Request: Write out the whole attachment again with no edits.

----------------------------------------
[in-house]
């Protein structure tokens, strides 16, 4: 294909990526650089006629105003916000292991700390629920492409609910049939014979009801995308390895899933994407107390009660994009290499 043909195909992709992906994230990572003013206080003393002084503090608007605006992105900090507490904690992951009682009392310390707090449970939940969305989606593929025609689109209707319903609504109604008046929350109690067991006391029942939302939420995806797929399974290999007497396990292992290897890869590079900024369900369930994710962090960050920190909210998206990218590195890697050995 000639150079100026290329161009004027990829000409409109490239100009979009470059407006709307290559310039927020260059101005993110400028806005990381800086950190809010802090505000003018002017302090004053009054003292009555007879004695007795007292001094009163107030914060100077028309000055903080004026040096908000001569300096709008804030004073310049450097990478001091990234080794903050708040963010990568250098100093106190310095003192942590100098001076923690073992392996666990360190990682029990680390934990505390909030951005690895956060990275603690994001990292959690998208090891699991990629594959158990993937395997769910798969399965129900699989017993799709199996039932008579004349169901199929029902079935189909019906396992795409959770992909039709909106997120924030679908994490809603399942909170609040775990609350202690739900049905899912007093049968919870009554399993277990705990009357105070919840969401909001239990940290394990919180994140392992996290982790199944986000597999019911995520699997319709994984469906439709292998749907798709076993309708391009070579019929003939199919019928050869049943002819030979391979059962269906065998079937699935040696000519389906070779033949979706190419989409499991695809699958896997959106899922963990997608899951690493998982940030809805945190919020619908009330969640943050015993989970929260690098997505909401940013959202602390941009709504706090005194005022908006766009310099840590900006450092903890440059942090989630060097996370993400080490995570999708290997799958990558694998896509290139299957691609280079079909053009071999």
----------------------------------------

[in-house]
């Protein structure tokens, strides 16, 4: 294909990526650089006629105003916000292991700390629920492409609910049939014979009801995308390895899933994407107390009660994009290499 043909195909992709992906994230990572003013206080003393002084503090608007605006992105900090507490904690992951009682009392310390707090449970939940969305989606593929025609689109209707319903609504109604008046929350109690067991006391029942939302939420995806797929399974290999007497396990292992290897890869590079900024369900369930994710962090960050920190909210998206990218590195890697050995 000639150079100026290329161009004027990829000409409109490239100009979009470059407006709307290559310039927020260059101005993110400028806005990381800086950190809010802090505000003018002017302090004053009054003292009555007879004695007795007292001094009163107030914060100077028309000055903080004026040096908000001569300096709008804030004073310049450097990478001091990234080794903050708040963010990568250098100093106190310095003192942590100098001076923690073992392996666990360190990682029990680390934990505390909030951005690895956060990275603690994001990292959690998208090891699991990629594959158990993937395997769910798969399965129900699989017993799709199996039932008579004349169901199929029902079935189909019906396992795409959770992909039709909106997120924030679908994490809603399942909170609040775990609350202690739900049905899912007093049968919870009554399993277990705990009357105070919840969401909001239990940290394990919180994140392992996290982790199944986000597999019911995520699997319709994984469906439709292998749907798709076993309708391009070579019929003939199919019928050869049943002819030979391979059962269906065998079937699935040696000519389906070779033949979706190419989409499991695809699958896997959106899922963990997608899951690493998982940030809805945190919020619908009330969640943050015993989970929260690098997505909401940013959202602390941009709504706090005194005022908006766009310099840590900006450092903890440059942090989630060097996370993400080490995570999708290997799958990558694998896509290139299957691609280079079909053009071999």